Lady Betty’s Well, Leckie, Gargunnock, Stirlingshire

Holy Well:  OS Grid Reference – NS 69441 94687

Getting Here

Lady Bettys Well, nr Leckie

From Gargunnock village, take the road west towards Leckie, and then just before the right-angled bend in the road down towards the A811, bear sharp left, and then immediate right below the farmhouse along what looks like a private road taking you onto the Watson House mansion.  About 500 yards along, with trees either side of you, look down the small steep slope where a small burn (stream) is visible. Get down there and, where the waters bend away changing direction to head north, look carefully for a small spring of water emerging, just a few yards south of the stream itself, beneath a young tree.

Archaeology & History

Lady Bettys Well on 1860 map

This all-but-forgotten water source is, thankfully, still running with clear waters below the wooded slopes.  It is highlighted on the first OS-map of the region in 1860, 50-60 yards east of a small but once-picturesque waterfall (now spoiled by a mass of industrial waste, dumped hereby).  Little seems to be known about its mythic history and, quite possibly, may have had something to do with our old cailleach.  May have…. I say this purely in relation to what was said about the site by the Ordnance Survey lads at the end of the 1850s when they visited the site and enquired as to its name and nature.  They told:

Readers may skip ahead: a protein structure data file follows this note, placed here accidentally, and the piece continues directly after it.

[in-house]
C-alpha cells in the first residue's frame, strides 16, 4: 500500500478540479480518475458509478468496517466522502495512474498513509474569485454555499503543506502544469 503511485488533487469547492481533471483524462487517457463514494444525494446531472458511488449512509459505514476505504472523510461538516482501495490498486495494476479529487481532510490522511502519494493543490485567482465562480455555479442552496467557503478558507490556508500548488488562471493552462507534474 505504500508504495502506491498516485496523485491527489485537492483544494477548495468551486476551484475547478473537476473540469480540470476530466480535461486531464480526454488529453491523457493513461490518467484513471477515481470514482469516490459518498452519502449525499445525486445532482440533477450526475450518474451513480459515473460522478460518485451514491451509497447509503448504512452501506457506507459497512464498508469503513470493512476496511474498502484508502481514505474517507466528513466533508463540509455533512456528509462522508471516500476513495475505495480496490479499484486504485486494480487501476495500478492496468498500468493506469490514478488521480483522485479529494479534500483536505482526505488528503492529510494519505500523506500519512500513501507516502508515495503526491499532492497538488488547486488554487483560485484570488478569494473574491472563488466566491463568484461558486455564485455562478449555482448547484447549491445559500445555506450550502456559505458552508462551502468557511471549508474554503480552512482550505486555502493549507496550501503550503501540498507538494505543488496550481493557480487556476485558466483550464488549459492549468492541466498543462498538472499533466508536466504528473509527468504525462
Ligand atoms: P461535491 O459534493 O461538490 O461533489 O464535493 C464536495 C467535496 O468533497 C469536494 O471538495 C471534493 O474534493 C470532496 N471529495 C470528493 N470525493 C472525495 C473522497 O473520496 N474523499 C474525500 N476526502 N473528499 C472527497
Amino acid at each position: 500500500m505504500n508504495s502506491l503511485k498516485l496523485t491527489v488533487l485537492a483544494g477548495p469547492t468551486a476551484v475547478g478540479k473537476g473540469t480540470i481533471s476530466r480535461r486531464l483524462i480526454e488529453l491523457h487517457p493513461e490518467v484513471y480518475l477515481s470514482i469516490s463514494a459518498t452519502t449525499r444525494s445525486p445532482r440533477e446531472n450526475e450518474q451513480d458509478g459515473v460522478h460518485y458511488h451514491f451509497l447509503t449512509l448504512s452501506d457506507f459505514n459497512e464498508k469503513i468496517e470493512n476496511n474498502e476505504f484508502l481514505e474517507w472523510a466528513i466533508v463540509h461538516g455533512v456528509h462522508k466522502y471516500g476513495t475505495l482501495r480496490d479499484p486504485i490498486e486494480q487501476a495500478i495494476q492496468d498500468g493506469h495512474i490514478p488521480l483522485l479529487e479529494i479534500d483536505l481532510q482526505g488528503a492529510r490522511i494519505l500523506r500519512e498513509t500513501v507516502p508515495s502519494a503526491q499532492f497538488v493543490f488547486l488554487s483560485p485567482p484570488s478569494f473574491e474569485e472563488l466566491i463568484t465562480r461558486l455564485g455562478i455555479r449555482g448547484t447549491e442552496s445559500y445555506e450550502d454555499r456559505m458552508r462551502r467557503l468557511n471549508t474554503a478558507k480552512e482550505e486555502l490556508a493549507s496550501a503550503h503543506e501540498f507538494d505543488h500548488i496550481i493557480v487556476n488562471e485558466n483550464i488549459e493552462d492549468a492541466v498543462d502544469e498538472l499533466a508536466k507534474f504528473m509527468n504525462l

“A Small Spring issuing from under a rock like the mouth of a drain having no appearance of a Well.  It took its name (Betty) from an old woman who lived adjacent some two hundred years ago; there is no tradition or Antiquity connected with it – nothing more nor less than an Old woman’s well, but is well known in the neighbourhood by the name. Situated at the base of Craigmakessoch and about 10 chains north west of Leckie house.”

Water emerging by the roots

Although ‘Betty’ is obviously a shortening of Elizabeth, it’s the Old Woman’s bit that brings up the cailleach element, which may or may not be valid.  The small crag beneath which the spring still rises is known as ‘Craigmakessoch’, which Prof Paul Hornby thought might derive from a forgotten attribution to the little-known St. Makessog or Kessog. (are there any local folk who can clarify things?)

Were it not for the pollution due to the dumping here (in an otherwise beautiful place), it looks like the waters would still be drinkable – but we all decided to give it a miss…

© Paul BennettThe Northern Antiquarian

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